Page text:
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More than 46,000 customers with active net metering systems could have to pay for network upgrades

More than 46,000 customers with active net metering systems could have to pay for network upgrades

From over 87,000 customer accounts Loma Energy With active net metering systems, more than half of them undergo a “pre-study” phase, which in some cases may result in the subscriber paying an additional cost.

This additional payment will be applied if it turns out that interconnection requires some kind of improvement in the distribution network.

In a public hearing Puerto Rico Energy Office (NEPR), LUMA executives confirmed on Tuesday that, to date, no scenario has been recorded where, after the so-called “supplementary study,” a residential customer is asked to bear the cost of the improvement, although they acknowledge that it has happened with commercial consumers. Who have installed interconnected systems.


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In short, improvements may be necessary to adapt the power of the feeder or converter to the power produced by customers’ installed systems, thus avoiding safety problems. For example, according to Eng Raul Perezfrom LUMA, any system with a capacity exceeding 15% of that reported by the feeder connected to the customer will be the subject of a supplementary study.

In total, there are approximately 46,000 cases that the consortium keeps classified as pre-study, which means that the analysis that would lead to a determination of whether a supplementary study is required has not been performed, which in turn allows us to conclude whether a link should be made. Link to some improvement. However, LUMA allowed grid interconnection, which must be approved by law within 30 days for systems not exceeding 25 kilowatts (kW) of capacity.

He added: “The effort is being made to activate net metering and not to terminate the case, and to close it so that the case is complete and not waiting for supplementary studies that can later cancel net metering for a client who has already been granted.” , in a public hearing, the lawyer Pedro Vasquez MenendezRepresent Independent Consumer Protection Bureau (International Police Organization).

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NEPR Assistant Commissioner Lillian Mateo Santos For its part, it warned that although LUMA stated that so far, it was not necessary to charge the cost of improvements to the residential consumer, it would be a scenario that would come into play as the penetration of distributed generation systems progressed.

“LUMA should make some action plans so that, just as the ‘backlog’ (delay) of interconnection activation in the invoice is reduced, we work with this ‘backlog’ and the cases are finally closed and ‘this customer, unless… An unexpected situation occurs, or this customer provides incorrect or incorrect information, they do not have to consider this request again.”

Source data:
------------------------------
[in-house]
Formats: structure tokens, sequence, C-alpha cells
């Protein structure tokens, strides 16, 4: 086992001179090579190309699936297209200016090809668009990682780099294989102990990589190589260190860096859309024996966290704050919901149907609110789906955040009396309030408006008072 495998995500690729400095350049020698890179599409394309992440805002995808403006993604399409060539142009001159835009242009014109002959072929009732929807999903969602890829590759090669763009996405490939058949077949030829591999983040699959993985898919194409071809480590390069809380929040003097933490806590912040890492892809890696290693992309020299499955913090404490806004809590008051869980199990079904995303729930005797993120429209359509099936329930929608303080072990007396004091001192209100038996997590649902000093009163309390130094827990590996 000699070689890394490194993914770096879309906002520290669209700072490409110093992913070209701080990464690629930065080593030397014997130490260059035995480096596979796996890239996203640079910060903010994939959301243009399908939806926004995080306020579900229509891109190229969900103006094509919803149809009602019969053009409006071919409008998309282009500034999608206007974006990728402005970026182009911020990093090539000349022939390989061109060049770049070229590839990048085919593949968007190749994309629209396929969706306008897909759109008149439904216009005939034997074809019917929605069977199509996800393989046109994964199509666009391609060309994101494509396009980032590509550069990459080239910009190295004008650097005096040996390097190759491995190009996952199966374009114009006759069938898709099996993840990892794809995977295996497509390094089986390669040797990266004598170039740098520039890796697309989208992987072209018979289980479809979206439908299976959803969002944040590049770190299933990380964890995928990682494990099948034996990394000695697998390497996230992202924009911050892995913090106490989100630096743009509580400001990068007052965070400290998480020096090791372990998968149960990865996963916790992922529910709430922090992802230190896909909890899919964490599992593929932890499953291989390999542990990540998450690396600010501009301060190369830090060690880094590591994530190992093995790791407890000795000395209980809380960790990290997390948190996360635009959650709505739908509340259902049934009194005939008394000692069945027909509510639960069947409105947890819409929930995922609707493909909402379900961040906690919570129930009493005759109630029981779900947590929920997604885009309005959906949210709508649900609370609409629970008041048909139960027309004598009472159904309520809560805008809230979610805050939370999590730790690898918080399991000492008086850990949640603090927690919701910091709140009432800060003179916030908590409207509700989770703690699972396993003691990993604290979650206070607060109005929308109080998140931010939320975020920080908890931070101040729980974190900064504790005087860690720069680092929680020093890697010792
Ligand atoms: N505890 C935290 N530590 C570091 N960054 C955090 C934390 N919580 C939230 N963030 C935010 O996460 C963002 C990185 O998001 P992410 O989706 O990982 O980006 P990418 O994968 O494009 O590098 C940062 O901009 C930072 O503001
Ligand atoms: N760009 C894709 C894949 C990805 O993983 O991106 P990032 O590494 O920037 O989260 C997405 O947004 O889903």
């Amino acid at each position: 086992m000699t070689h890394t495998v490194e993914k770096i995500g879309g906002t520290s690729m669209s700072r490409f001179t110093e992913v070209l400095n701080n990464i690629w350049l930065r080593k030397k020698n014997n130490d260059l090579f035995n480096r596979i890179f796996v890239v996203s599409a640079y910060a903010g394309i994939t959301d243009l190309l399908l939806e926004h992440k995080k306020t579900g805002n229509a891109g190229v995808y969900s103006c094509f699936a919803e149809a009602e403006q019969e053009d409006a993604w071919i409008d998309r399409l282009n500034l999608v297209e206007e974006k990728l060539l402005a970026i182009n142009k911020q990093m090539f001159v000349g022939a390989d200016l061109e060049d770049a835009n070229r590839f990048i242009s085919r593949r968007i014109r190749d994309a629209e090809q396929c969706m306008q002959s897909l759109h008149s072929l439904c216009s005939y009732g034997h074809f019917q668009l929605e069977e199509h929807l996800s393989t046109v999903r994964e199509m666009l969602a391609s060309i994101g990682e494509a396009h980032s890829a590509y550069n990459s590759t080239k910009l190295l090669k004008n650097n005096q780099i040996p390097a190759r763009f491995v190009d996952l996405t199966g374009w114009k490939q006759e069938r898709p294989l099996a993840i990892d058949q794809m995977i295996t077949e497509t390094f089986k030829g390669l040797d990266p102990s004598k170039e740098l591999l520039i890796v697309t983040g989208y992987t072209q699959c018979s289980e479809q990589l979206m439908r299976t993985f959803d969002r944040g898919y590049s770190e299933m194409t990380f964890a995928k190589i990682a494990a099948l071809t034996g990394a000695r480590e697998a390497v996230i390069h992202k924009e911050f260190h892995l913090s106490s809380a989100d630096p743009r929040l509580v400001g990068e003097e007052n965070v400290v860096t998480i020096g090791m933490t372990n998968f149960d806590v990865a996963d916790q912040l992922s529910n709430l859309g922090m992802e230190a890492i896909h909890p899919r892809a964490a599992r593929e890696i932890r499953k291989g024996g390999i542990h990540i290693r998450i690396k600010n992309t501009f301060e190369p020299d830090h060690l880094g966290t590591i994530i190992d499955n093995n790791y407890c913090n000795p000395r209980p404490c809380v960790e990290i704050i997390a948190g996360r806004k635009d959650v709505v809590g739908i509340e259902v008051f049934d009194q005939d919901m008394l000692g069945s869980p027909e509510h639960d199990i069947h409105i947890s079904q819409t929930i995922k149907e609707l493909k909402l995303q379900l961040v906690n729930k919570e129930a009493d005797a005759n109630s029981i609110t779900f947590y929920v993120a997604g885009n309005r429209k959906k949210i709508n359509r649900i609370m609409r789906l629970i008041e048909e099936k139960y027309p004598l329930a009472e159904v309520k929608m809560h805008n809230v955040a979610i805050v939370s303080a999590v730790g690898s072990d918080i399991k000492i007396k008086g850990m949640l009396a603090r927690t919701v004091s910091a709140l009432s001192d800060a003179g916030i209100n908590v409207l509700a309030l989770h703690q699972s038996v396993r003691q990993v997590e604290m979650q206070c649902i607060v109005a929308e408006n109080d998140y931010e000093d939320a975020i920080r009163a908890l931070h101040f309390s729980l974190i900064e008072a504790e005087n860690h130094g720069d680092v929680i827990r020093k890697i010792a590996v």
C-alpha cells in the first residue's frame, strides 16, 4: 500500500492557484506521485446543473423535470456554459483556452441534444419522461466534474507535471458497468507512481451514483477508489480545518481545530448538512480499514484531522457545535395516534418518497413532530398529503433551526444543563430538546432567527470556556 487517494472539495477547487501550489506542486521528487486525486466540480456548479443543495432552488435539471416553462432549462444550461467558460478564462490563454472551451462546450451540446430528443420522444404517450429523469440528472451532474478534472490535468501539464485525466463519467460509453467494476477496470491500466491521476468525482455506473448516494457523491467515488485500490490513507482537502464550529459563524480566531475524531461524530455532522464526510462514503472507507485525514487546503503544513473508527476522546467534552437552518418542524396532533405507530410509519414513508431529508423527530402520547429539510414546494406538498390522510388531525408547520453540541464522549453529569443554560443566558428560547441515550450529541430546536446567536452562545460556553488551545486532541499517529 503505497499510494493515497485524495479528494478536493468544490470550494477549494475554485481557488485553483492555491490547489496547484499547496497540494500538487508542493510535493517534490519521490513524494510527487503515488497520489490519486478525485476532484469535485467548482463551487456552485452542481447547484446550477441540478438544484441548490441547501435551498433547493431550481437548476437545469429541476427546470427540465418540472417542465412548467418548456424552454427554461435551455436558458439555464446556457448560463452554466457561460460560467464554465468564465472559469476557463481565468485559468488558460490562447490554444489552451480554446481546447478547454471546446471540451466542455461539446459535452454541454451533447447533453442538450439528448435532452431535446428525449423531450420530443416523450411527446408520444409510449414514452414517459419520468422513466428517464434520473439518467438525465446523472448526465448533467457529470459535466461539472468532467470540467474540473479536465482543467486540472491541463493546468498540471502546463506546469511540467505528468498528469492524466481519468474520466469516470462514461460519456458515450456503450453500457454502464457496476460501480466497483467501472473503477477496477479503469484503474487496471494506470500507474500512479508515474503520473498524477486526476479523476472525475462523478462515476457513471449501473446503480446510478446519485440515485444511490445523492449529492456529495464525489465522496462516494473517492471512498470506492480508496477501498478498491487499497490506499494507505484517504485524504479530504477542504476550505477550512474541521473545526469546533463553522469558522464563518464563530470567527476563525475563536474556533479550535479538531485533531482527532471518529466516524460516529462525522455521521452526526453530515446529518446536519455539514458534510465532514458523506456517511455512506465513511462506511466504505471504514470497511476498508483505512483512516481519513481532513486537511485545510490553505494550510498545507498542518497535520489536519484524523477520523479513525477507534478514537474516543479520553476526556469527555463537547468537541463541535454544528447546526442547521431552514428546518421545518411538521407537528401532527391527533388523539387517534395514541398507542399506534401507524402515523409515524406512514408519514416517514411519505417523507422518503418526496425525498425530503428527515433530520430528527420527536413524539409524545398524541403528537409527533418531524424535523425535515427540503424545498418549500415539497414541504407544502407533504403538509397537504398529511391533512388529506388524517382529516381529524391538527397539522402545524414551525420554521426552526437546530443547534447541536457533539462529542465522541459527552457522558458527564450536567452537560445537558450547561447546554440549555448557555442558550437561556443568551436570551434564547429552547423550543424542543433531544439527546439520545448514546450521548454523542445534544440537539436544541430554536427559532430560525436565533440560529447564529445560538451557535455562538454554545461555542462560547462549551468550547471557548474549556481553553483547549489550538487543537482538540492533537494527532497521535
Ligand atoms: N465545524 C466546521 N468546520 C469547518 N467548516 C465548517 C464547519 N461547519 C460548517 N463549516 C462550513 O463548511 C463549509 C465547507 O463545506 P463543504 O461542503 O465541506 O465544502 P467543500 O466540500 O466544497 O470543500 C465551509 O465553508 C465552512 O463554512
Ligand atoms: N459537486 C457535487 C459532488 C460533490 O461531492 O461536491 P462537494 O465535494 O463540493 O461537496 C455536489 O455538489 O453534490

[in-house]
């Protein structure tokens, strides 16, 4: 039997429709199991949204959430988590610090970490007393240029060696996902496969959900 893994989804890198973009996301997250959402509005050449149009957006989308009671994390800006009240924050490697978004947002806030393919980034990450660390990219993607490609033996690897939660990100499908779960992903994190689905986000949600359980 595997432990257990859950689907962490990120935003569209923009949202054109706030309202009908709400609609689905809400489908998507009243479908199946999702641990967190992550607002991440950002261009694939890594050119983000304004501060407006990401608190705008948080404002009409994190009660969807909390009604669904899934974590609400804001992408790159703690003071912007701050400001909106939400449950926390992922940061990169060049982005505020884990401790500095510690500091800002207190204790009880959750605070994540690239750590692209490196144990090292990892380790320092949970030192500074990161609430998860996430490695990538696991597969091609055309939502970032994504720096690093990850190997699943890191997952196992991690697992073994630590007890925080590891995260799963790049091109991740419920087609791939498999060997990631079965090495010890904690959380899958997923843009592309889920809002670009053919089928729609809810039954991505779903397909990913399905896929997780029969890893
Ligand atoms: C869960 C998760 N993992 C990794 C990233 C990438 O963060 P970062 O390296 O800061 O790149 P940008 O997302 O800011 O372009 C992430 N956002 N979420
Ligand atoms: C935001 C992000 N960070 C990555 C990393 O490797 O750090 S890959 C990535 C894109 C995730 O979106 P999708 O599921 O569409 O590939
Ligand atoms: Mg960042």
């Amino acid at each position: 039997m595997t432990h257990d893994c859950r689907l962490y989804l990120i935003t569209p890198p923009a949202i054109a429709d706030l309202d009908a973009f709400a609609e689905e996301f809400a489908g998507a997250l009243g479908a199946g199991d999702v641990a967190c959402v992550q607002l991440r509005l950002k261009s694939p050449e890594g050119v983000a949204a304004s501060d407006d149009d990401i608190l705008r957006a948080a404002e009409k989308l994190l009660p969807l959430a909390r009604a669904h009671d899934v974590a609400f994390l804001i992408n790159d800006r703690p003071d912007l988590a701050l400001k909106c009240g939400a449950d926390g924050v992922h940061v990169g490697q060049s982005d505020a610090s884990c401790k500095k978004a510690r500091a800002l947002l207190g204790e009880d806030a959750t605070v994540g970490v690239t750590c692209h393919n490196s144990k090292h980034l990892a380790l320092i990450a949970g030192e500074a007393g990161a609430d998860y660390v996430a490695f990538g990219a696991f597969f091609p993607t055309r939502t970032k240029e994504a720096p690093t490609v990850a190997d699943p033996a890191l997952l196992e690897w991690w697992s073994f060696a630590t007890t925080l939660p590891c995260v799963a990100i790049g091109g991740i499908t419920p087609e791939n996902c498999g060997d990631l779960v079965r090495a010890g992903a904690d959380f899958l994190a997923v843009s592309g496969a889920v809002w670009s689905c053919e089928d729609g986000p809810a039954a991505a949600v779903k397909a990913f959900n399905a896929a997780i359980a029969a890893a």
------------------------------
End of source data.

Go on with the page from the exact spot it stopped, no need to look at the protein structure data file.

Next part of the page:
Yamil Riverawho is also a LUMA engineer, explained, For purposes of supplemental studies, the consortium charges a flat fee of $300 to customers with distributed systems of less than 25 kilowattsAs for systems exceeding this limit, the customer will cover the actual cost. If, after the study, it is necessary, for example, to replace the transformer, the privatization company will provide the equipment free of charge, but the consumer who “caused” the improvement will have to cover the cost of installation.

LUMA Network Update Manager, Maria Hilda RiveraHe noted that as part of the review of the tariff model – which officially began this month – there could be an in-depth analysis of how to cover the cost of the work necessary to adapt the network to interconnections at the residential level. .

However, whether Commissioner Ferdinand Ramos Sogard Mateo Santos also pointed this out The law that enabled net metering explicitly states that the costs correspond specifically to the consumer who “causes” the need for the business.

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At the public hearing, LUMA reviewed its report detailing that in the July-September quarter, 13,300 interconnection requests were submitted, of which 13,231 were from customers with a capacity of less than 25 kilowatts, which are called “expedited cases.” This quarter, the alliance was able to connect 59% within the specified 30-day period, while 41% exceeded that period.

However, in response to the proposals of Vázquez Menéndez, of the OIPC, Commissioner Mateo Santos added that LUMA will be asked to amend its reports to clarify the duration of those interconnection instances that are “extensions”, i.e. whose duration exceeds parameters of a quarter.